Led by study chair Robert Grant of the Gladstone Institute of Virology and Immunology, and study co-chair Javier Lama of Investigaciones Medicas en Salud, a Peruvian-based research organization, the study enrolled a total of 2,499 men and transgender women who have sex with men, who were HIV-negative at the time of enrollment but were at high risk for HIV infection, at 11 sites in Brazil, Ecuador, Peru, South Africa, Thailand and the United States.
 
All study participants received a comprehensive package of prevention services designed to reduce their risk of HIV infection throughout the trial, including HIV testing, intensive safer sex counseling, condoms and treatment and care for sexually transmitted infections. Half of study participants also received the PrEP pill, while the other half received a placebo.
 
In all, 64 HIV infections were recorded among the 1,248 study participants who received a placebo pill, while 36 HIV infections were recorded among the 1,251 participants who received the study drug. The average reduction in HIV infection risk of 44 percent includes all study participants-even those who did not take the daily pill consistently.
 
The study found that PrEP was more protective among those who reported taking the pill more regularly. Among participants who used the tablet on 50 percent or more of days, as measured by pill counts, bottle counts and self-reports, risk of HIV infection fell by 50 percent; among those who used the pill on 90 percent or more of days, as determined by the same measures, the PrEP pill reduced infection risk by 73 percent.
 
Side effects from use of the PrEP pill were mild and infrequent in the study. Researchers will continue to collect and analyze data on low level side effects related to bone mineral density or kidney function, which have been associated with some HIV therapies. Two study participants who received the active drug developed resistance to the emtricitabine component. Use of the PrEP pill did not cause study participants to relax their use of safer sex practices. In fact, self-reported HIV risk behavior decreased among participants in both arms of the study, and condom use increased.
 
Other studies of PrEP are currently underway among heterosexual men and women, serodiscordant couples and injection drug users. Researchers are careful to point out that those trials should continue, as results from this study cannot be extrapolated to predict the impact of PrEP on other populations. Approximately 20,000 participants are currently or expected to be enrolled in PrEP trials worldwide. PrEP was previously demonstrated to be highly effective in animal studies.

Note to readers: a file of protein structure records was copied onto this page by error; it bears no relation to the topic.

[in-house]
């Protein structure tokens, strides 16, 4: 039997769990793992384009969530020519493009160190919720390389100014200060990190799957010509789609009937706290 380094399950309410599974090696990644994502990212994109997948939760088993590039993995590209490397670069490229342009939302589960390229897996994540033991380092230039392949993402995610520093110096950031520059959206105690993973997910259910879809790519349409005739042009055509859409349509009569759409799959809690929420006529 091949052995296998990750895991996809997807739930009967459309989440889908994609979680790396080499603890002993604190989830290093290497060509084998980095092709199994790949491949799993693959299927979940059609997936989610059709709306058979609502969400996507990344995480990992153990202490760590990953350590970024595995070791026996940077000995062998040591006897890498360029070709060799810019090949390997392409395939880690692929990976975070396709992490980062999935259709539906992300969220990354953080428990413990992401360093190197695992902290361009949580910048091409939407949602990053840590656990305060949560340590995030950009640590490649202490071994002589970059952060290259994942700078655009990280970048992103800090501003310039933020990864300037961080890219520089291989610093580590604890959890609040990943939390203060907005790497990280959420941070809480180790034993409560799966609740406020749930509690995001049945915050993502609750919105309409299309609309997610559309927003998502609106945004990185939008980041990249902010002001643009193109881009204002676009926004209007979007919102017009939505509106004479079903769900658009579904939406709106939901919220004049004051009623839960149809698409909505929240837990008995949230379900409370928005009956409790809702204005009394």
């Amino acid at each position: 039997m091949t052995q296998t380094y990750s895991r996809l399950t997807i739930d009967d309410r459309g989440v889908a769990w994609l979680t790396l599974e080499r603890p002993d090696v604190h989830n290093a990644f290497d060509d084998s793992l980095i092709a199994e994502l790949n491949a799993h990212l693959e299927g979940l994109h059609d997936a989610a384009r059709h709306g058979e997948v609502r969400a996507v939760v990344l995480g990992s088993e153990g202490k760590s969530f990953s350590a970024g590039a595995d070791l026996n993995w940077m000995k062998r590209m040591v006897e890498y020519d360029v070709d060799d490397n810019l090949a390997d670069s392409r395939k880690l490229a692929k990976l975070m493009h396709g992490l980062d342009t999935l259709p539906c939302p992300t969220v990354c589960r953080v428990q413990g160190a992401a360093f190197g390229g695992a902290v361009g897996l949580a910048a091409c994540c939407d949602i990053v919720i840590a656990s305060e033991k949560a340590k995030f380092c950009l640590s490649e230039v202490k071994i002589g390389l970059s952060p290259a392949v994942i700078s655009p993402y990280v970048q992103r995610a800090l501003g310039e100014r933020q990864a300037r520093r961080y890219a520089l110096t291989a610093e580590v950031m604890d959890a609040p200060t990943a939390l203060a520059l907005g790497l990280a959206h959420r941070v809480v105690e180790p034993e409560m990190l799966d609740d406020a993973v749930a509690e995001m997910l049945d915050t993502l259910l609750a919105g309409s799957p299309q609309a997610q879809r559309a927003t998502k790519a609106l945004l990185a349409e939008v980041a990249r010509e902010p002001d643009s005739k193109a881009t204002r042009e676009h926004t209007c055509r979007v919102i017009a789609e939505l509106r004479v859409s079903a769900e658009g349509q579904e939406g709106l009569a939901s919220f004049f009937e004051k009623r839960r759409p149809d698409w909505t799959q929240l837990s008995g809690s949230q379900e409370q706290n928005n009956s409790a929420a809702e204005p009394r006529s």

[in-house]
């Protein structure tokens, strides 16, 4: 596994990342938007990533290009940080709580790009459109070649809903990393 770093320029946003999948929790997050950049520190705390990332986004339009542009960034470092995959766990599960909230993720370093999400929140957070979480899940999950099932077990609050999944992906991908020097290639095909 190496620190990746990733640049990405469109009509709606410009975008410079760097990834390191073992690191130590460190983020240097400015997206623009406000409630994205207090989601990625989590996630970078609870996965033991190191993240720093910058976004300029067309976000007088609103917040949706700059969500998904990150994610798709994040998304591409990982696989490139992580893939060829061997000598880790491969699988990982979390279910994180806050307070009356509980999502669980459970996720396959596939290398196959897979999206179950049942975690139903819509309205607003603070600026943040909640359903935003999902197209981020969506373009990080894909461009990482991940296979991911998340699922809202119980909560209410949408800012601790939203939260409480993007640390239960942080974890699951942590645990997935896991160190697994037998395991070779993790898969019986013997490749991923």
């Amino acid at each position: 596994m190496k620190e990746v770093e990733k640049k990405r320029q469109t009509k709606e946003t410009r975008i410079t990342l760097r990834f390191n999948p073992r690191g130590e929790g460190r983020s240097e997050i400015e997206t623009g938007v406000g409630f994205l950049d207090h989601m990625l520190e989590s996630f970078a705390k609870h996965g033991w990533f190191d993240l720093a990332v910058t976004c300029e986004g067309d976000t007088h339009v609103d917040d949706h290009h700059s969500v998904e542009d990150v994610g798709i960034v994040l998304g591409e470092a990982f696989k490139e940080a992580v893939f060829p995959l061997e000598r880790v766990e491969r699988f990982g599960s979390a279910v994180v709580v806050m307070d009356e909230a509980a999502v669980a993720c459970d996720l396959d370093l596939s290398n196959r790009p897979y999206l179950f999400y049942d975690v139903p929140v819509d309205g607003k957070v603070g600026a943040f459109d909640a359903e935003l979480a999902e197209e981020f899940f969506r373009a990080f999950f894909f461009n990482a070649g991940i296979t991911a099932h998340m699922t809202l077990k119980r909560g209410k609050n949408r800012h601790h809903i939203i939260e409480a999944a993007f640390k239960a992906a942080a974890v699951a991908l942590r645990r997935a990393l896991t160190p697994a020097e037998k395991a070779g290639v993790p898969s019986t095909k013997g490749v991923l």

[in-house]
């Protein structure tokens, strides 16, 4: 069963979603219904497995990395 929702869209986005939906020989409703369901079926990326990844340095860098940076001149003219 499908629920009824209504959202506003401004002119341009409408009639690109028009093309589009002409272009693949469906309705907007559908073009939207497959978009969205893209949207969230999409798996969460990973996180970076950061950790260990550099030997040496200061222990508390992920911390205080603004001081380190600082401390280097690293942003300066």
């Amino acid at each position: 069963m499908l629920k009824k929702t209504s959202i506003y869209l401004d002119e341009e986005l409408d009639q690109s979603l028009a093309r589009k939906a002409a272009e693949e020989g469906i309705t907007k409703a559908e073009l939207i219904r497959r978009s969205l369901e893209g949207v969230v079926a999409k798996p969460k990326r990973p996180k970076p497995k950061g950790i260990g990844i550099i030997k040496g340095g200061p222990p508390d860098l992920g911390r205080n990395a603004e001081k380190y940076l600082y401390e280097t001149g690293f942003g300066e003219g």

"A variety of expert and community advisory groups at the federal, state and local levels are looking closely at the study data and will move forward in a deliberative and measured way over the coming months to determine whether and how these findings should be incorporated into ongoing HIV prevention programs," says Howard Koh, assistant secretary for health at the U.S. Department of Health and Human Services.
 
Investigators will conduct a follow-on study in which all HIV-negative study participants will be offered the combination drug for 18 months. That study, which will begin in 2011, is designed to provide additional information about the drug's long-term effectiveness and safety as well as participant risk behavior and pill-taking practices.
 
The National Institute of Health cautions that correct and consistent condom use and a reduced number of sexual partners remain the most effective ways for gay and bisexual men to protect against HIV infection.
 
Disclosure: No positions
 
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Gilead said it was encouraged by this new evidence that Truvada could reduce the risk of acquiring HIV, and that it will work with the appropriate regulatory agencies moving forward.
 
"I still am just completely perplexed at the enthusiasm for this when there are, again, 10 to 15 MILLION people who are living with HIV who need ARV now. Seems to me, further lowering community viral load is a far more sensible prevention strategy along with the usual efforts to do outreatch, counseling, needle and condom access, etc."
 
Truvada costs $5,000 to $14,000 a year in the US and it's not yet clear if government funding would be available for any new indication, and is available generically in many countries at prices as low as approximately 40 cents (U.S.) per tablet in the poorest countries of the world.. The costs of post-infection treatment will be something for the FDA to consider in light of pre-exposure prescription.